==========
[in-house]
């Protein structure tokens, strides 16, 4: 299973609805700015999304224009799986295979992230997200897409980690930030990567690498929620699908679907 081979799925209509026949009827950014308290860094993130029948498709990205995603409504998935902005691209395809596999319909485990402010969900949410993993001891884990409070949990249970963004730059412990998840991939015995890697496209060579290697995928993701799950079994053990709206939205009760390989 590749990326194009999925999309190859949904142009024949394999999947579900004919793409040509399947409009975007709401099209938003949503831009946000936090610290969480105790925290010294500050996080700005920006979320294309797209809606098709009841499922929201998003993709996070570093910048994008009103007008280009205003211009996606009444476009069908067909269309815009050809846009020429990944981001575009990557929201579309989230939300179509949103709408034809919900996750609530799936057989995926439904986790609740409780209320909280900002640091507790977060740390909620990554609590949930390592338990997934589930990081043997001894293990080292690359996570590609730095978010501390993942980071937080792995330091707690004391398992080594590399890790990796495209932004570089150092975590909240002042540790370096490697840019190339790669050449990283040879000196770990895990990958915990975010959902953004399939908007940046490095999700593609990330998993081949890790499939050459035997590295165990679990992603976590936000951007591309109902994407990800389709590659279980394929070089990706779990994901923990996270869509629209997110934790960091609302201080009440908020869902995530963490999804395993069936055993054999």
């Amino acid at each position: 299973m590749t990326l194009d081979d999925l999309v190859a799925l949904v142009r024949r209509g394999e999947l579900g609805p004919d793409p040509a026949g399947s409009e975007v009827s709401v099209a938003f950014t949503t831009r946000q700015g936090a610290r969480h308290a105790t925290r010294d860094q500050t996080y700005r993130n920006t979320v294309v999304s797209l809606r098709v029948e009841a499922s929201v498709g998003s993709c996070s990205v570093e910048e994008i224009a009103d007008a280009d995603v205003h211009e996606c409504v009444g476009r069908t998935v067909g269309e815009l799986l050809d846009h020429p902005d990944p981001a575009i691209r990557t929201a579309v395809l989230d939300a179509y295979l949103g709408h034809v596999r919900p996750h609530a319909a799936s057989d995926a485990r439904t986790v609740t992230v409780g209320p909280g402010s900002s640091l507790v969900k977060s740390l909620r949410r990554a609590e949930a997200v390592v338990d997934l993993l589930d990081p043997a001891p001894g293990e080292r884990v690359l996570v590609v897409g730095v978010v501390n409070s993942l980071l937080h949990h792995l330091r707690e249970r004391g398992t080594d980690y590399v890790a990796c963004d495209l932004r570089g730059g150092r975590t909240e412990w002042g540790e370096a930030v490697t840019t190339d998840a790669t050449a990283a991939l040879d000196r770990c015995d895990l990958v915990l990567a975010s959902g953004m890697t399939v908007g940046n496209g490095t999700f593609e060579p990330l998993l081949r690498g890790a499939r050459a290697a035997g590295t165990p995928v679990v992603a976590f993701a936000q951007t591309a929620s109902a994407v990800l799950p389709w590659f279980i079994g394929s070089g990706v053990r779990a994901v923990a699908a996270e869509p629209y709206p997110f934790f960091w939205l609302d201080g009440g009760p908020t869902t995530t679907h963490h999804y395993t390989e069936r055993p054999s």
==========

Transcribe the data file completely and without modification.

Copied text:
[in-house]
């Protein structure tokens, strides 16, 4: 299973609805700015999304224009799986295979992230997200897409980690930030990567690498929620699908679907 081979799925209509026949009827950014308290860094993130029948498709990205995603409504998935902005691209395809596999319909485990402010969900949410993993001891884990409070949990249970963004730059412990998840991939015995890697496209060579290697995928993701799950079994053990709206939205009760390989 590749990326194009999925999309190859949904142009024949394999999947579900004919793409040509399947409009975007709401099209938003949503831009946000936090610290969480105790925290010294500050996080700005920006979320294309797209809606098709009841499922929201998003993709996070570093910048994008009103007008280009205003211009996606009444476009069908067909269309815009050809846009020429990944981001575009990557929201579309989230939300179509949103709408034809919900996750609530799936057989995926439904986790609740409780209320909280900002640091507790977060740390909620990554609590949930390592338990997934589930990081043997001894293990080292690359996570590609730095978010501390993942980071937080792995330091707690004391398992080594590399890790990796495209932004570089150092975590909240002042540790370096490697840019190339790669050449990283040879000196770990895990990958915990975010959902953004399939908007940046490095999700593609990330998993081949890790499939050459035997590295165990679990992603976590936000951007591309109902994407990800389709590659279980394929070089990706779990994901923990996270869509629209997110934790960091609302201080009440908020869902995530963490999804395993069936055993054999």
């Amino acid at each position: 299973m590749t990326l194009d081979d999925l999309v190859a799925l949904v142009r024949r209509g394999e999947l579900g609805p004919d793409p040509a026949g399947s409009e975007v009827s709401v099209a938003f950014t949503t831009r946000q700015g936090a610290r969480h308290a105790t925290r010294d860094q500050t996080y700005r993130n920006t979320v294309v999304s797209l809606r098709v029948e009841a499922s929201v498709g998003s993709c996070s990205v570093e910048e994008i224009a009103d007008a280009d995603v205003h211009e996606c409504v009444g476009r069908t998935v067909g269309e815009l799986l050809d846009h020429p902005d990944p981001a575009i691209r990557t929201a579309v395809l989230d939300a179509y295979l949103g709408h034809v596999r919900p996750h609530a319909a799936s057989d995926a485990r439904t986790v609740t992230v409780g209320p909280g402010s900002s640091l507790v969900k977060s740390l909620r949410r990554a609590e949930a997200v390592v338990d997934l993993l589930d990081p043997a001891p001894g293990e080292r884990v690359l996570v590609v897409g730095v978010v501390n409070s993942l980071l937080h949990h792995l330091r707690e249970r004391g398992t080594d980690y590399v890790a990796c963004d495209l932004r570089g730059g150092r975590t909240e412990w002042g540790e370096a930030v490697t840019t190339d998840a790669t050449a990283a991939l040879d000196r770990c015995d895990l990958v915990l990567a975010s959902g953004m890697t399939v908007g940046n496209g490095t999700f593609e060579p990330l998993l081949r690498g890790a499939r050459a290697a035997g590295t165990p995928v679990v992603a976590f993701a936000q951007t591309a929620s109902a994407v990800l799950p389709w590659f279980i079994g394929s070089g990706v053990r779990a994901v923990a699908a996270e869509p629209y709206p997110f934790f960091w939205l609302d201080g009440g009760p908020t869902t995530t679907h963490h999804y395993t390989e069936r055993p054999s």